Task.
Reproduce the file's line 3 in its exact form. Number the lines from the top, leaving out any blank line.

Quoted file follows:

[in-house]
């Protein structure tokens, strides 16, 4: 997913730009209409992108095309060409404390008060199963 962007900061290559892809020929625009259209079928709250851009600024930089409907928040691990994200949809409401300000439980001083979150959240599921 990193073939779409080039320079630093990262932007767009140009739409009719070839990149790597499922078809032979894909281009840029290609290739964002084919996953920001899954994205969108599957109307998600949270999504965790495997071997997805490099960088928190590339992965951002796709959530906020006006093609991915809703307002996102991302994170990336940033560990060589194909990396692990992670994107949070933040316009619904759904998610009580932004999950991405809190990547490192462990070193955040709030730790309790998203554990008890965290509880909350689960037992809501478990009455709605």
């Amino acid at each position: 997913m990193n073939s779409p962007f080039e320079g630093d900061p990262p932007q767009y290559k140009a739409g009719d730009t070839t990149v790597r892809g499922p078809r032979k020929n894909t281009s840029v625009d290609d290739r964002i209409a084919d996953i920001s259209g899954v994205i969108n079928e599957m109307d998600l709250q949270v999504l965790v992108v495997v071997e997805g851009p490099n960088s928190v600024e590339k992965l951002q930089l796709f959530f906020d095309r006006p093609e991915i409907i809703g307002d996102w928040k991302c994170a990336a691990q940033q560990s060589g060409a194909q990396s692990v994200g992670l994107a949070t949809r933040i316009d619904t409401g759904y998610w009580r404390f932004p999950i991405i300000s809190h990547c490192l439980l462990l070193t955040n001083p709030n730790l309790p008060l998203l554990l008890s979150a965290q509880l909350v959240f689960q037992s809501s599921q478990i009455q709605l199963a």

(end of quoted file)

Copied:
């Amino acid at each position: 997913m990193n073939s779409p962007f080039e320079g630093d900061p990262p932007q767009y290559k140009a739409g009719d730009t070839t990149v790597r892809g499922p078809r032979k020929n894909t281009s840029v625009d290609d290739r964002i209409a084919d996953i920001s259209g899954v994205i969108n079928e599957m109307d998600l709250q949270v999504l965790v992108v495997v071997e997805g851009p490099n960088s928190v600024e590339k992965l951002q930089l796709f959530f906020d095309r006006p093609e991915i409907i809703g307002d996102w928040k991302c994170a990336a691990q940033q560990s060589g060409a194909q990396s692990v994200g992670l994107a949070t949809r933040i316009d619904t409401g759904y998610w009580r404390f932004p999950i991405i300000s809190h990547c490192l439980l462990l070193t955040n001083p709030n730790l309790p008060l998203l554990l008890s979150a965290q509880l909350v959240f689960q037992s809501s599921q478990i009455q709605l199963a």